On the scene of Italian tailoring, there are made-to-measure suits created by tailors and tailor-made garments. The common denominator that unites these two worlds, with endless metres of fabrics, is the Carnet brand, whose mission revolves around a methodical approach that proceeds with major and recurring themes, based on the fabric collections contained within the bunches.
In this dialogue between Italian tailoring and Carnet there is a continuous creative exchange where, on the one hand, there is a desire to keep offering new and high-performance fabrics and, on the other, the demand to combine the classic and the contemporary in order to satisfy new expectations. This, after all, is the very meaning of the word fashion: a cultural form that feeds on heritage to give life to new collections in the present.
The place where this takes shape is undoubtedly inside the shops of Italian tailors: a place where the tailor has an aptitude for the contamination of stylistic languages in addition to a natural propensity for multitasking. This makes it possible to satisfy a varied and demanding clientele.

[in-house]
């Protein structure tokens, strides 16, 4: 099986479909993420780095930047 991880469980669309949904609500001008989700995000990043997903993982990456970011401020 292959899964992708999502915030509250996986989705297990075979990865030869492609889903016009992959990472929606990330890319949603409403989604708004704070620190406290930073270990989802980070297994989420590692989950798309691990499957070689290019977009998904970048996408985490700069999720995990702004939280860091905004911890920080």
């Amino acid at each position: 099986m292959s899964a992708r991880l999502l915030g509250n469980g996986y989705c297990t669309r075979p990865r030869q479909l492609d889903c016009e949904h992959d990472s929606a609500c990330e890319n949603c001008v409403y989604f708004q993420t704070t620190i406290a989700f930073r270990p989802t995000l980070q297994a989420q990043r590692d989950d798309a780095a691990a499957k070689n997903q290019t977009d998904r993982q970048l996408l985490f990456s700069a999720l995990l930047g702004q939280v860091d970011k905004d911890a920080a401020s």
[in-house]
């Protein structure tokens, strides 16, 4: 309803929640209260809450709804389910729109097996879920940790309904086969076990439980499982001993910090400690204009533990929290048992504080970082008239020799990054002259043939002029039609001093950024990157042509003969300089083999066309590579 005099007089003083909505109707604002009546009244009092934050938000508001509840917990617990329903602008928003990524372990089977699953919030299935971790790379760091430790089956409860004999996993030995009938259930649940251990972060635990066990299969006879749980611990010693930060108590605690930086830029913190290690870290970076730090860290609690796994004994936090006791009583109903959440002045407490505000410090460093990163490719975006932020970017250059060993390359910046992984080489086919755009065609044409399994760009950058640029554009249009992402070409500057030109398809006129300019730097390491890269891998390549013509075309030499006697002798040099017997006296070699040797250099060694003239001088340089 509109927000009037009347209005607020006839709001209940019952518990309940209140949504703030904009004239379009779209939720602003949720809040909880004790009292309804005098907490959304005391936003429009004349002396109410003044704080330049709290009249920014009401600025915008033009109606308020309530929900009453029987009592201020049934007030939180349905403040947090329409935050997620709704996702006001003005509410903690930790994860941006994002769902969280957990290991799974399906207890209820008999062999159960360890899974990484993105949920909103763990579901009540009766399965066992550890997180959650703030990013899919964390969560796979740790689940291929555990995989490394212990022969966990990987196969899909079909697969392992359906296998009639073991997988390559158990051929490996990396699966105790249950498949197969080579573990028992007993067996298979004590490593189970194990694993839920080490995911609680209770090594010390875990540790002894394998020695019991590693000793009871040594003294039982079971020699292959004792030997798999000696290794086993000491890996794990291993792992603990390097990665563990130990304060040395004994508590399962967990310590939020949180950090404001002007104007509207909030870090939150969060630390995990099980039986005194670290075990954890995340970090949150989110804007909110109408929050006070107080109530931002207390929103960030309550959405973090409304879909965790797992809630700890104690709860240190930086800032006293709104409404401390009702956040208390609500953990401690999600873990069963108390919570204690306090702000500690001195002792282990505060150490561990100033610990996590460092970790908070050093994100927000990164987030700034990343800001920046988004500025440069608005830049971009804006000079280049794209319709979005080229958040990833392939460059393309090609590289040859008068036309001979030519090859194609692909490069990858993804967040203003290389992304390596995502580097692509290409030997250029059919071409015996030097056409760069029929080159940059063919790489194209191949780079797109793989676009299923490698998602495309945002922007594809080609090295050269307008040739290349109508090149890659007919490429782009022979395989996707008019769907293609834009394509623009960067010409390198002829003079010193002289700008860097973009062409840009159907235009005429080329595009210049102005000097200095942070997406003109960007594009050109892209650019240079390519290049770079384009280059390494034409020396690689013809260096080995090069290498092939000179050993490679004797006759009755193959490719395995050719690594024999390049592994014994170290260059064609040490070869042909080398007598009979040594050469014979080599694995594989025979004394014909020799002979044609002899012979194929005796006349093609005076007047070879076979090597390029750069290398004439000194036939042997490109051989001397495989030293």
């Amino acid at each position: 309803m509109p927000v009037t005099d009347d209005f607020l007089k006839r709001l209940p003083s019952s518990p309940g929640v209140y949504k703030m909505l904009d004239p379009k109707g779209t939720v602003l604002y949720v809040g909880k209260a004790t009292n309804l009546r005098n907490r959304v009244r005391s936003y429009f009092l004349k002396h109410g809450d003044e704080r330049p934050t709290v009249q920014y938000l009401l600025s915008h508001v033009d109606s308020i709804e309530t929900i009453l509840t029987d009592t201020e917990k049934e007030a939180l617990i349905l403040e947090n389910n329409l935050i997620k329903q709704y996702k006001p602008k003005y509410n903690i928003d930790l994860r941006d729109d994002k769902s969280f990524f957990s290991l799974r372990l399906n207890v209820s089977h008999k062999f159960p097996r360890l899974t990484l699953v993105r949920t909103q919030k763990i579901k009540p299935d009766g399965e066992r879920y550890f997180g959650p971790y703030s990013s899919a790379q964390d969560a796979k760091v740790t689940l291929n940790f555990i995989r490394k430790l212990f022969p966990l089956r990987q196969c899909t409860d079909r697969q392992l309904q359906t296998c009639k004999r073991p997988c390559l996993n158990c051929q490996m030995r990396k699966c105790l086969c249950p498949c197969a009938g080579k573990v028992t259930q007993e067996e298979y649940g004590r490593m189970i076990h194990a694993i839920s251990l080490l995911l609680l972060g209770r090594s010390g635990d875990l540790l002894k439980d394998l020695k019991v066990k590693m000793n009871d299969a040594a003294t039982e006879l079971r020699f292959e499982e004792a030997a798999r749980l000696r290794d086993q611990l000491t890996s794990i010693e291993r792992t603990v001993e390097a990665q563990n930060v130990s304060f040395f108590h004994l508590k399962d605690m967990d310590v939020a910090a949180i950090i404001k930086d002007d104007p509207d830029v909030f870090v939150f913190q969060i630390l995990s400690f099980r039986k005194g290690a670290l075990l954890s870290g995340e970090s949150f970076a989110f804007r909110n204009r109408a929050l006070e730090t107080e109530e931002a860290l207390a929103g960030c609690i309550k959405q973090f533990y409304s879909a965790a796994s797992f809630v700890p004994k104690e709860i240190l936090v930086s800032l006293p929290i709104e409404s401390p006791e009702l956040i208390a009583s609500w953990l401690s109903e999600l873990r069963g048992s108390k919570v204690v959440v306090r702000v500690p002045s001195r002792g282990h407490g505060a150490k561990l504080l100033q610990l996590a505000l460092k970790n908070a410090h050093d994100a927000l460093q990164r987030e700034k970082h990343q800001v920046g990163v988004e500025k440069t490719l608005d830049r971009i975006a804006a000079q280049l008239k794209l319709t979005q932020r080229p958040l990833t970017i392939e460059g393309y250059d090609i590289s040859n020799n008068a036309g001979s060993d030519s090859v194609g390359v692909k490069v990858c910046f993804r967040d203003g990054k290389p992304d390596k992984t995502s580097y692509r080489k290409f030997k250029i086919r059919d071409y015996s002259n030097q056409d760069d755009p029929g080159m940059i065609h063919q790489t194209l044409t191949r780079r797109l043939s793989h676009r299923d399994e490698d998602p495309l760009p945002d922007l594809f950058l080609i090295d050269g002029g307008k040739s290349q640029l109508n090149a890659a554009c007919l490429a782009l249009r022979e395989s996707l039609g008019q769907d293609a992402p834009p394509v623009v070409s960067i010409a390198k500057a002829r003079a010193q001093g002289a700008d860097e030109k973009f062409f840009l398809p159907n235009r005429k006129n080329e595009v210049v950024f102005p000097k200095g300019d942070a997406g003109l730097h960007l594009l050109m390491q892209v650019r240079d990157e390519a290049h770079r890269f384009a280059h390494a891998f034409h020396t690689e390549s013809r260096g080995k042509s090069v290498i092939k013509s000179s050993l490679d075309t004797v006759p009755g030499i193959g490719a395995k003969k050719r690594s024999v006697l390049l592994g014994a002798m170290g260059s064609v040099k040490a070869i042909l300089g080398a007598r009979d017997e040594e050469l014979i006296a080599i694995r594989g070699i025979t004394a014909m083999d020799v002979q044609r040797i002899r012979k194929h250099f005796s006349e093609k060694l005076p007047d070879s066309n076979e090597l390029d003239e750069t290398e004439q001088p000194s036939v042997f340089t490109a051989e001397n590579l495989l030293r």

Italian tailoring has always been a hotbed of ideas, where stylistic possibilities are constantly explored, seeking, on the one hand, to meet the customers’ requests and, on the other hand, to enhance the beauty behind every fold of fabric.
This combination of Carnet fabric with the tailor’s needle and thread is what creates a balance between the lines and the contours of the volumes, resulting in a suit where the aesthetics of a small detail, such as a buttonhole, becomes an absolute necessity.
It is the tailor’s job to build around the figure, using the utmost lightness in case of a feminine silk suit or exalting personalisation in the case of a double-breasted men’s suit, finding his own voice between the cutting and sewing that achieves balanced proportions and the contemporaneity of his style.
The shops of Italian tailors are home to imagination and experience, because in order to design a suit it is necessary to study and understand proportions, know the hand and the hold of a fabric and, last but not least, concretely translate a desire.
Italian tailoring is one of the last bastions in which the design and the creation of a garment depend on the tailor’s talent, who, wisely, knows how to dose the fabrics and cuts to create a small masterpiece from wool, silk or other noble materials. Direct knowledge of the profession is what most distinguishes a tailor from a stylist.
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